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Diagnosis Deconstructed

Diagnosis Deconstructed: A Surgical Strike

Morchi, Ravi MD

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doi: 10.1097/01.EEM.0000432267.33911.45
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    I know her. She looks like she did the other day. I move to shake her hand. That must be the tremor they mentioned. I guess it's back. A high-frequency oscillation upon intention only.

    She appears alert and attentive but anxious. Her mother insists that she still has memory problems, stopping mid-sentence at times and unable to continue. The patient endorses feeling nervous, and is aware of her own confusion.

    Tachycardia at 130; nothing else on cardiopulmonary exam. Other than a fine intention tremor, mild exophthalmos, and a lean appearance, her neural and endocrine exams are normal. A gravid uterus is palpable just a few centimeters above the pubic symphysis. Otherwise, she has a soft abdomen and no organomegaly. Extremities are warm and not edematous. No skin lesions.

    Yesterday. She was seen for the same. The patient is a 24-year-old African-American G2P0 with one elective abortion presenting for two days of memory issues and “not behaving herself.” She recently lost 20 pounds, has a history of depression, and was previously on SSRIs. Ultrasound noted a normal IUP in the late first trimester.

    “I have a patient I want you to take a look at and see what you think,” her attending says to me. He goes on to describe mild confusion and a tremor. He is looking for a second opinion.

    She looks and feels better on my exam, having already received a liter of saline and a small dose of lorazepam. HR is 100, no hyperkinesia. Exophthalmos but no goiter. I presume the appearance is normal for her. She can rattle off answers to basic questions, and does not seem confused.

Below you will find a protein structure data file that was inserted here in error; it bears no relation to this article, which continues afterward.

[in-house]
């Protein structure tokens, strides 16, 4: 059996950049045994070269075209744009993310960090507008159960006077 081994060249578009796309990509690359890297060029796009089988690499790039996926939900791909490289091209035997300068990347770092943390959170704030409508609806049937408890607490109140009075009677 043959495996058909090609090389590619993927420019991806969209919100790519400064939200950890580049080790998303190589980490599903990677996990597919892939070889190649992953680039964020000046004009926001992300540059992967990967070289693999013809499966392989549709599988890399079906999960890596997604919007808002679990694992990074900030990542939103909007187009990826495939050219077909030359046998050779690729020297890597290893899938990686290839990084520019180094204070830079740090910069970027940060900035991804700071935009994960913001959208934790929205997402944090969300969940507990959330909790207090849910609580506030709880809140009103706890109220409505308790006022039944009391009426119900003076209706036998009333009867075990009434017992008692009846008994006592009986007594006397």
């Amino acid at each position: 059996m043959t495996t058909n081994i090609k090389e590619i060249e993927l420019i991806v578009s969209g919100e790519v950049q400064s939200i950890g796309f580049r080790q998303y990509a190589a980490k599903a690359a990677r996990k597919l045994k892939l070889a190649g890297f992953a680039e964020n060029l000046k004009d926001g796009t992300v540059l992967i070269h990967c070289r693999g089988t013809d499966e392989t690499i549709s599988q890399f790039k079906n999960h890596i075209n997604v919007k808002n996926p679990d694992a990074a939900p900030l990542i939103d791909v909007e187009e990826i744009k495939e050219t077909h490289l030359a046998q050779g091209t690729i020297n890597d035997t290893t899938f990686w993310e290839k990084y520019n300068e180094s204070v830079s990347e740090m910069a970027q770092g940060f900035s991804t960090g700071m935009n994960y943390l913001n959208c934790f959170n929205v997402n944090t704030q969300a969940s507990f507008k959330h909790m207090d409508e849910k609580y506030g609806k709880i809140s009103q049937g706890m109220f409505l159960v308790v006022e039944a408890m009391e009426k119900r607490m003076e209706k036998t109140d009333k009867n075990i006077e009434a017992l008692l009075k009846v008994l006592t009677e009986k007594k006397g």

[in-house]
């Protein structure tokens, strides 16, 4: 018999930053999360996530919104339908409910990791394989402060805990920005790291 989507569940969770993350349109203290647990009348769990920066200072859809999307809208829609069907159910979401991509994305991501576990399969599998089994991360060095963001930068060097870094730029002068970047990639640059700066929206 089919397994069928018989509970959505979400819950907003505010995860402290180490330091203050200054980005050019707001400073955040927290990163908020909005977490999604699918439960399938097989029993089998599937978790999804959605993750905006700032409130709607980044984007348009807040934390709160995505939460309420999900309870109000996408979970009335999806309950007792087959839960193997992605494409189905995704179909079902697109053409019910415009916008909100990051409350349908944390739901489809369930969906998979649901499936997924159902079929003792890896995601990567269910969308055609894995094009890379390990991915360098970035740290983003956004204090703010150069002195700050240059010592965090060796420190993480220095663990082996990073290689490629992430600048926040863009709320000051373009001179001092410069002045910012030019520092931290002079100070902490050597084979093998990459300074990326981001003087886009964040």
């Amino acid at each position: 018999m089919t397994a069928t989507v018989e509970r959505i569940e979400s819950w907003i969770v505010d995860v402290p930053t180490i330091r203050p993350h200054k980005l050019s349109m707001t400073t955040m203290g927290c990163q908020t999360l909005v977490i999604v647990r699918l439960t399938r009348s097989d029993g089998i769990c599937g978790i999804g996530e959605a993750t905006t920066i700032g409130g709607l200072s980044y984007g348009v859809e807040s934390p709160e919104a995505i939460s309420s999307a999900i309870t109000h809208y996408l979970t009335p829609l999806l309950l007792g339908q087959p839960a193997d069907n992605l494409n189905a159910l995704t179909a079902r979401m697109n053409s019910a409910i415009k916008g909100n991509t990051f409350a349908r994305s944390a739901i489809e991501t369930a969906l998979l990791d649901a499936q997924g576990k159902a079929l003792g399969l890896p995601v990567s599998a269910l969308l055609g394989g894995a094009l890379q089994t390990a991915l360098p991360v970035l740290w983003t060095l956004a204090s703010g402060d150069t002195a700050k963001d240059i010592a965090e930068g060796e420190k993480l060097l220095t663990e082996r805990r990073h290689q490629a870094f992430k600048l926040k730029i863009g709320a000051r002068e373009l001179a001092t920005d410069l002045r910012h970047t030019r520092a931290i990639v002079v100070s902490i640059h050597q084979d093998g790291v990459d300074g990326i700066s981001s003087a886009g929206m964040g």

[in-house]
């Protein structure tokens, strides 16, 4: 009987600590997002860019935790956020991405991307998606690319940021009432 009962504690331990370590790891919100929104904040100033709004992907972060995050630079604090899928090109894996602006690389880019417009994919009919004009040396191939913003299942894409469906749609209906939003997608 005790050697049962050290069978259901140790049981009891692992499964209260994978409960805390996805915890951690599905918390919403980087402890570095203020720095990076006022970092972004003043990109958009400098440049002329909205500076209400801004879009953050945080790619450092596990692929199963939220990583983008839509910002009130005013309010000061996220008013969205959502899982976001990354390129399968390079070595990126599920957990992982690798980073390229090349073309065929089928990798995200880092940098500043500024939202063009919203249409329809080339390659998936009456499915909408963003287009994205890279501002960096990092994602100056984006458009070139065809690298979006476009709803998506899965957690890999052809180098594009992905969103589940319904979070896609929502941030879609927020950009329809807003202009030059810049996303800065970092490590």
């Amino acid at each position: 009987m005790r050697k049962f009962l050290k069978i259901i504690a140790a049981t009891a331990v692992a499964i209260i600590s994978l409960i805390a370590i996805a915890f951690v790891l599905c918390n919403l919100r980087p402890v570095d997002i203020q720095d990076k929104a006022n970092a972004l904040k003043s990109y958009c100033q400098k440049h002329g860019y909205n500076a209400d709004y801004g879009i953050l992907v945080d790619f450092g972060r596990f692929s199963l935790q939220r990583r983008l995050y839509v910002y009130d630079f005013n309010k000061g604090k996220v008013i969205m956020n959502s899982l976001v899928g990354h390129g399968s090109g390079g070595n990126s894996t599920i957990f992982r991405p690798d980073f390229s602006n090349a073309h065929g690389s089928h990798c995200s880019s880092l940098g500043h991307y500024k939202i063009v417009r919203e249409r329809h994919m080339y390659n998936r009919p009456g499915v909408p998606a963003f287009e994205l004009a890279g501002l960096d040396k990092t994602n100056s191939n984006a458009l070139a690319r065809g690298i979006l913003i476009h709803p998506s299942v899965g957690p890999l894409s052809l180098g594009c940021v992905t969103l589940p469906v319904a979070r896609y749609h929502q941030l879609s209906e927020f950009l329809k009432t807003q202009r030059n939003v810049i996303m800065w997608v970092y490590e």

“It looks to me like she was just anxious and a little dehydrated,” I say reassuringly. I don't think a TSH is going to give us an answer, but we can send it. Toxicology testing is negative, but maybe she took a stimulant that remains undetected on our screen. Maybe the pregnancy has her nerves on edge. The last one she did not want, and this one she also plans to abort.

    But she can't interlock pentagons. She could not recreate an image of overlapping shapes. She could not recall three items at five minutes. It was the MMSE that concerned my colleague.

    How much weight should I put on this? Effort-related? Administered by our resident before treatment, was the patient so frantic at the time that she could not concentrate on details? I certainly do not perform an MMSE on all anxious patients so I cannot say. Had they uncovered something meaningful? Or background noise? Maybe they just need a little encouragement to discharge this one.

    Today, second visit. My resident and I spend a few more minutes speaking to her with mom out of the room. And then it surfaces. She pauses mid-sentence at times. I ask why. She cannot say. Not that she cannot say, but that she should not say. For fear of repercussions. Repercussions from someone watching and listening? Someone other than the two of us? Hmmm. Time for the tough questions.

    “Why do you not want this baby?” She is convinced she has to be rid of it. I persist. Why? Because God has told her so. Told her she must abort. Or else? Bad things will befall her.

    I sense that she feels herself to be cursed. She pauses, and her eyes dart from side to side. I suspect she is withholding information. “Oh, no,” she mutters, worried she has already said too much. Concerned she cannot divulge the truth, lest all three of us are drawn into the hex.

    “Tell me about the voices you are hearing.” I normally avoid leading questions, but on this occasion, I need to push my way in. “What are they saying to you?” Her delusion is fixed and consistent. Paranoia and irrational fear leave her volitionally mute. Responding to internal stimuli, her eyes stray from mine, landing in the corners of the room. Has the pregnancy accentuated and lured out what had been brewing in the background for some time now?

    Psychotic break. It takes more than a moment to dive deep enough into conversation to uncover psychosis. We often gloss over it in our superficial ED interaction. The stories become more elaborate, more fantastically orchestrated and enthralling if we stay engaged for longer periods.

    I review her labs in the doctor's room to ensure she is medically cleared for a psychiatric evaluation. A head CT done on her first visit is officially read as normal. Her chemistry profile was normal. HIV screen negative. Thyroid panel from yesterday returned normal. But then things become not normal.